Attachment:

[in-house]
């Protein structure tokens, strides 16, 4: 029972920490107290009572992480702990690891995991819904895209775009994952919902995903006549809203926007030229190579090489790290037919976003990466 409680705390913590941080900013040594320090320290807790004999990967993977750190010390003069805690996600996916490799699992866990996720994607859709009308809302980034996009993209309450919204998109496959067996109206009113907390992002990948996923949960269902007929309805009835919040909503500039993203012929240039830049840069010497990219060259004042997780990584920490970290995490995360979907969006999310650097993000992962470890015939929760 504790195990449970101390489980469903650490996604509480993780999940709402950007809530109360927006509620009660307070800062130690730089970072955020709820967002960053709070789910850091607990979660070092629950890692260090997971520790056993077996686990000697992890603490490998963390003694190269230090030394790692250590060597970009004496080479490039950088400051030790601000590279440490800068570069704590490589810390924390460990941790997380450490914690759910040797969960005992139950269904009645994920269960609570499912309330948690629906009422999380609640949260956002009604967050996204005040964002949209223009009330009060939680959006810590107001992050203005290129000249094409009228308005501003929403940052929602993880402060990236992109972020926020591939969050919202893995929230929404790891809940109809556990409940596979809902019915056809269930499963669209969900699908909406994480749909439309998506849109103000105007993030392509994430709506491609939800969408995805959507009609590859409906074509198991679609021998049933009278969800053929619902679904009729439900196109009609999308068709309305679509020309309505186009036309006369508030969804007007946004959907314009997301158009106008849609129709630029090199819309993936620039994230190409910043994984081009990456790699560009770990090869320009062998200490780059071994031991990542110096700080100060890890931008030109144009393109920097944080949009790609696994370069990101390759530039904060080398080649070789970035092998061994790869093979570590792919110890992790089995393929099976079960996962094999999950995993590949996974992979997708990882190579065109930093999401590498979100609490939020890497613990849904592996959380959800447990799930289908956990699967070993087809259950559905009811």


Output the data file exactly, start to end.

[in-house]
């Protein structure tokens, strides 16, 4: 029972920490107290009572992480702990690891995991819904895209775009994952919902995903006549809203926007030229190579090489790290037919976003990466 409680705390913590941080900013040594320090320290807790004999990967993977750190010390003069805690996600996916490799699992866990996720994607859709009308809302980034996009993209309450919204998109496959067996109206009113907390992002990948996923949960269902007929309805009835919040909503500039993203012929240039830049840069010497990219060259004042997780990584920490970290995490995360979907969006999310650097993000992962470890015939929760 504790195990449970101390489980469903650490996604509480993780999940709402950007809530109360927006509620009660307070800062130690730089970072955020709820967002960053709070789910850091607990979660070092629950890692260090997971520790056993077996686990000697992890603490490998963390003694190269230090030394790692250590060597970009004496080479490039950088400051030790601000590279440490800068570069704590490589810390924390460990941790997380450490914690759910040797969960005992139950269904009645994920269960609570499912309330948690629906009422999380609640949260956002009604967050996204005040964002949209223009009330009060939680959006810590107001992050203005290129000249094409009228308005501003929403940052929602993880402060990236992109972020926020591939969050919202893995929230929404790891809940109809556990409940596979809902019915056809269930499963669209969900699908909406994480749909439309998506849109103000105007993030392509994430709506491609939800969408995805959507009609590859409906074509198991679609021998049933009278969800053929619902679904009729439900196109009609999308068709309305679509020309309505186009036309006369508030969804007007946004959907314009997301158009106008849609129709630029090199819309993936620039994230190409910043994984081009990456790699560009770990090869320009062998200490780059071994031991990542110096700080100060890890931008030109144009393109920097944080949009790609696994370069990101390759530039904060080398080649070789970035092998061994790869093979570590792919110890992790089995393929099976079960996962094999999950995993590949996974992979997708990882190579065109930093999401590498979100609490939020890497613990849904592996959380959800447990799930289908956990699967070993087809259950559905009811």